Chargers get hefty price tag for likely Keenan Allen contract extension

Dallas Cowboys v Los Angeles Chargers
Dallas Cowboys v Los Angeles Chargers / Ryan Kang/GettyImages

The LA Chargers have to execute several cap-saving measures this offseason to not only get under the NFL's salary cap but create enough space to pay a draft class and any incoming free agents. As it stands right now, the Chargers are $25.6 million over the salary cap and need to free up at least another $20 million on top of that figure.

One of the smartest cap-saving measures the team can take is extending Keenan Allen's contract past the 2024 season. Allen has one more year left on his deal and by signing an extension, the Chargers can convert some of his base salary this season into future bonus money.

Allen's base salary this season is $18.1 million so the Chargers can reasonably save up to $15 million depending on the terms of his new deal. Just how much the Chargers can push off to the future might depend on how much Allen's extension is worth, and thanks to Mike Evans, the Chargers may have their answer.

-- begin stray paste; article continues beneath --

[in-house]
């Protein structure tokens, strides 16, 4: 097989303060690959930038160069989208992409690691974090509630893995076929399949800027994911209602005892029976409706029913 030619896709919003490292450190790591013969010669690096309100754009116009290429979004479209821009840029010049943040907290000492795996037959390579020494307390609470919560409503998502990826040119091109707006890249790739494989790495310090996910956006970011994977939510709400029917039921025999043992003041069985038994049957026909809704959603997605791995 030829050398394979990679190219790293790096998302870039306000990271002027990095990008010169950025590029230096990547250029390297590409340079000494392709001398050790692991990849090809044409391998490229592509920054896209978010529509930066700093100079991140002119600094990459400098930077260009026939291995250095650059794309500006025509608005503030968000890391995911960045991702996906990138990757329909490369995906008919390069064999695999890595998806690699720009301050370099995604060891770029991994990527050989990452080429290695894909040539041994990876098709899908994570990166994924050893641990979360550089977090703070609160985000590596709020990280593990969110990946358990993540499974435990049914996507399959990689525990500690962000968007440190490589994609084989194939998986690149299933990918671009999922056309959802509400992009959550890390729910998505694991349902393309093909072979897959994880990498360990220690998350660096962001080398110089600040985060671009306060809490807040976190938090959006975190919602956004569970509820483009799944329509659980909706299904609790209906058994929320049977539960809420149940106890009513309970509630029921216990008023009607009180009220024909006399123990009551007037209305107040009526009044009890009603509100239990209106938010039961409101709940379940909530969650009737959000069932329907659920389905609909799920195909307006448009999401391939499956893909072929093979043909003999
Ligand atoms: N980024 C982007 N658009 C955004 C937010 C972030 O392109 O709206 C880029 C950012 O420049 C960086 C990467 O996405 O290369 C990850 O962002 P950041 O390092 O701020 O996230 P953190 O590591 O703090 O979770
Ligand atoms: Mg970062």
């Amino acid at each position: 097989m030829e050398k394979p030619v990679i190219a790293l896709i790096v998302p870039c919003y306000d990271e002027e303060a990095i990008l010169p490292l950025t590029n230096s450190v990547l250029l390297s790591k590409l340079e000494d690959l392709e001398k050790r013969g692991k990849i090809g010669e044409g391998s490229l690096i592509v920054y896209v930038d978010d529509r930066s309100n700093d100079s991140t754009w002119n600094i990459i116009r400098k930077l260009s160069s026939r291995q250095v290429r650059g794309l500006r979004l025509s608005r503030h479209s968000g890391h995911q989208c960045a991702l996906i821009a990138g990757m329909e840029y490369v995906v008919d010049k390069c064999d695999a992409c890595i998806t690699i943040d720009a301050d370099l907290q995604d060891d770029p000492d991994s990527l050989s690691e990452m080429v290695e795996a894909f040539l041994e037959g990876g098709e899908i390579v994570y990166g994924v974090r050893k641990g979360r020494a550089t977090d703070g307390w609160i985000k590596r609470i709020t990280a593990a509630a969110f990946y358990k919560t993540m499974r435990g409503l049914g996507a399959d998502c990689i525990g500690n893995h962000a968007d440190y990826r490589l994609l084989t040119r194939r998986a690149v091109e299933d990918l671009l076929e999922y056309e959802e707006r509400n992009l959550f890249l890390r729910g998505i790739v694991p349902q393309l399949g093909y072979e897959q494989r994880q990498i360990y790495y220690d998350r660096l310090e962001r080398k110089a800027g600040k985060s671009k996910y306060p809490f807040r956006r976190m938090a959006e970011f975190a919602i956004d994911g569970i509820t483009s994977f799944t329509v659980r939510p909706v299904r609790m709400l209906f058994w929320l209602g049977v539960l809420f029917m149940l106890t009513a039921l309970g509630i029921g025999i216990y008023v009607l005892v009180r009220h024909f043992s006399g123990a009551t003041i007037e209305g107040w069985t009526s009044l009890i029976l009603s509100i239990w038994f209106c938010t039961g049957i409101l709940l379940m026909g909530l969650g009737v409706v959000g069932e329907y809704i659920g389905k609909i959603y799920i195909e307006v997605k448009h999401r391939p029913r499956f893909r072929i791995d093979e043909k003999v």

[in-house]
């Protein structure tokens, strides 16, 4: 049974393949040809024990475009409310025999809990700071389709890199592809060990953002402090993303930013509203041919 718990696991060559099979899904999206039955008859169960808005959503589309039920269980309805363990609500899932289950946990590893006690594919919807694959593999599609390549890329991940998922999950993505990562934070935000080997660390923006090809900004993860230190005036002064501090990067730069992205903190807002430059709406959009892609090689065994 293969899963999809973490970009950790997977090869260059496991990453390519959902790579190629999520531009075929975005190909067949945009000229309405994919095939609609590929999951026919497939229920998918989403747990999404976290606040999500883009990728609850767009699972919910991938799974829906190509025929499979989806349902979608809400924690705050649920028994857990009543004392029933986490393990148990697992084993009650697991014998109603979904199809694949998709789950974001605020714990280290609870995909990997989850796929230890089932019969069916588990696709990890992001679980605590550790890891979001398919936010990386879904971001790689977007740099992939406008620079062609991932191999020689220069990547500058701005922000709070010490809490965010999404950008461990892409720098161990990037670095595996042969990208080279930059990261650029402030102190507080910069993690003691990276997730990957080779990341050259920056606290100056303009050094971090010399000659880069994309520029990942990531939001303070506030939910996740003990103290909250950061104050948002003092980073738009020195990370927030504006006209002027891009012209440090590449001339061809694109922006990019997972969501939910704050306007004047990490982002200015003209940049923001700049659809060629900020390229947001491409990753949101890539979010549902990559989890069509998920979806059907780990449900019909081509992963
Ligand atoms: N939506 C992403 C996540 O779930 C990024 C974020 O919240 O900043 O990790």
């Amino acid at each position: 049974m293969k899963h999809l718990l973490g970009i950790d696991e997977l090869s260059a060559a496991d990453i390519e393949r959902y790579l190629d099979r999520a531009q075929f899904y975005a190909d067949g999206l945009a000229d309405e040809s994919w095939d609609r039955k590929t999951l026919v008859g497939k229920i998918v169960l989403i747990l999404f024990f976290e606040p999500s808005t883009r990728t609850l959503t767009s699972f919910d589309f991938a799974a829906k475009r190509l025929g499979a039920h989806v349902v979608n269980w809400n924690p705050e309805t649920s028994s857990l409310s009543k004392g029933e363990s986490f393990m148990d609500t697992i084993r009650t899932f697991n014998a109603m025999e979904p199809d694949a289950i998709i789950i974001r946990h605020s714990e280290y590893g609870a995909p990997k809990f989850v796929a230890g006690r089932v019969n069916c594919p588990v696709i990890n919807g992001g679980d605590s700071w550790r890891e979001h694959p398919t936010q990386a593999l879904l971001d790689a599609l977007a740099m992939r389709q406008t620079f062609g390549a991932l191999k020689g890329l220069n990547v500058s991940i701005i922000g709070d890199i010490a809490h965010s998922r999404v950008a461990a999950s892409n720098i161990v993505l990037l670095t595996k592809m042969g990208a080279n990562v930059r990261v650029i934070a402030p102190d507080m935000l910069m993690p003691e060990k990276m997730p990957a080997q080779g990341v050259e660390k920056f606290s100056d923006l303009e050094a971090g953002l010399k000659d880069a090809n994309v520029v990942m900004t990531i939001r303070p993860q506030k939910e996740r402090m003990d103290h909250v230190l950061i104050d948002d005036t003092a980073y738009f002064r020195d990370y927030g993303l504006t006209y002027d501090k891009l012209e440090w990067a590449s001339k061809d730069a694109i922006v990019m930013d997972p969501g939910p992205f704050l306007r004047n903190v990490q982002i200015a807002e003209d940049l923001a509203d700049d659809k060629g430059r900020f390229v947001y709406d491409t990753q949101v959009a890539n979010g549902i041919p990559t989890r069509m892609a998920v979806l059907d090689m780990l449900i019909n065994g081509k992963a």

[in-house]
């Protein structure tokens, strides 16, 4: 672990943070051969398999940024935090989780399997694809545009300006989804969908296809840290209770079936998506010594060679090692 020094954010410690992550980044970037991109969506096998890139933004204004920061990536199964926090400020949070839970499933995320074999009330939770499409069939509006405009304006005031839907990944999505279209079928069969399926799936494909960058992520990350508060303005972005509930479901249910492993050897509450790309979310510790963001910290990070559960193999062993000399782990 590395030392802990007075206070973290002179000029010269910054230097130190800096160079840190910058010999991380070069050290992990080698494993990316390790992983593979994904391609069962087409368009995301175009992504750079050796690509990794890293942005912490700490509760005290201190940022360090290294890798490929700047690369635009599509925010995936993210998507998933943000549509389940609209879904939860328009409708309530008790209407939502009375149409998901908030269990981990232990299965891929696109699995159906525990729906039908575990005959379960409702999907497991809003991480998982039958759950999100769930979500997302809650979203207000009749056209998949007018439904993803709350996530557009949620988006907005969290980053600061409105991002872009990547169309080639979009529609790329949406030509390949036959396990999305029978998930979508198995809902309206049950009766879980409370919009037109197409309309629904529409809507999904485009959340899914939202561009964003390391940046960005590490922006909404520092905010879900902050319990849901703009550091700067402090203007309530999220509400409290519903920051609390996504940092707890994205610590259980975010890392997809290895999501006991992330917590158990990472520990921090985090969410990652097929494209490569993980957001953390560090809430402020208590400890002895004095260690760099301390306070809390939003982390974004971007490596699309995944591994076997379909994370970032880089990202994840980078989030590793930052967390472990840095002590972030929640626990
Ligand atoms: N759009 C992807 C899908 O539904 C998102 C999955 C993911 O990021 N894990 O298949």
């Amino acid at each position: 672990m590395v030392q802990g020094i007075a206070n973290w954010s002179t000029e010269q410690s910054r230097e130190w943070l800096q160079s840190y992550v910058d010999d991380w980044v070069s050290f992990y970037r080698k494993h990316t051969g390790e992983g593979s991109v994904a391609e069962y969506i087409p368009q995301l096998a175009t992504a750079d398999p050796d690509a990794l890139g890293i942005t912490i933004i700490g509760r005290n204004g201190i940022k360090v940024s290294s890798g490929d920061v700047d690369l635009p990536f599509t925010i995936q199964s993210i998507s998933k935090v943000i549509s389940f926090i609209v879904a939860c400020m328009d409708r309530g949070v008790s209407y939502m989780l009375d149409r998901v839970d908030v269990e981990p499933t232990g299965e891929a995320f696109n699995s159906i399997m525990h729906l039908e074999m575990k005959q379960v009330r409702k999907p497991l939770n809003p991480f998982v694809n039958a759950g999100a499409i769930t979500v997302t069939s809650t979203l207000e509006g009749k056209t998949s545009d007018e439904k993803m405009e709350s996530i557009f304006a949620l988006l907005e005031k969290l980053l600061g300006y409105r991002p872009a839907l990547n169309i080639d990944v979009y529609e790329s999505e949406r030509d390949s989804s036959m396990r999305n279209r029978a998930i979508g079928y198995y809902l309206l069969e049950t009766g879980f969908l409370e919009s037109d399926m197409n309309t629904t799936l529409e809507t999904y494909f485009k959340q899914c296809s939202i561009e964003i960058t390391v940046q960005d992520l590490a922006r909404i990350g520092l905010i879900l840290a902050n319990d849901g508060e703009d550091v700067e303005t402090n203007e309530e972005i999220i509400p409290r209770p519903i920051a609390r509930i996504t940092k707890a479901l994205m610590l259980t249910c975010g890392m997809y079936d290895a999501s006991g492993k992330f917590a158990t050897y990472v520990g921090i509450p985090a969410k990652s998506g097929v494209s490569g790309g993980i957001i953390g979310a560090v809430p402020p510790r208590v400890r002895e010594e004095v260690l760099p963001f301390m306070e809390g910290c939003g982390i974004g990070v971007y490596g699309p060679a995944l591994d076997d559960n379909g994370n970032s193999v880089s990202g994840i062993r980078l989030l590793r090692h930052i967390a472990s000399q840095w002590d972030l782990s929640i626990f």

Chargers get hefty Keenan Allen price tag thanks to Mike Evans

Mike Evans' two-year, $52 million contract is far larger than any of the extension estimations for Keenan Allen this offseason. DeAndre Hopkins signed a two-year, $26 million contract with the Tennessee Titans last offseason and that felt like the likely price for Allen.

Allen is going to be closer to Evans' contract than he is going to be to Hopkins'. While Allen won't get as much as Evans, the two receivers are closer in value than some may think and that puts into perspective just how much Allen can demand from the Bolts.

Allen is a year and a half older than Evans, which does matter, and he was having a great season last year before the Chargers essentially shut him down. The Chargers' wideout was on a career-high pace in multiple categories and even finished with only 12 fewer yards than Evans had all year.

The best year of Evans' career at age 30 earned him a two-year, $52 million contract. The best year of Allen's career at age 31 will probably earn him something similar. Granted, there is no external competition as he is not a free agent like Evans is, but Allen's camp can use Evans' deal as ammunition in contract talks.

Following Evans' contract, it feels fair to start the conversation at two years for $40 million. Allen and his camp will likely push for higher, but it would be legitimately shocking if the Chargers can sign Allen for anything less than $20 million a year.

This limits how much the Chargers can reasonably push off as the team doesn't want to have a massive cap hit on a 34-year-old in three years. If this ends up being the price for Allen, the most the Chargers can likely save with an extension is $8-10 million.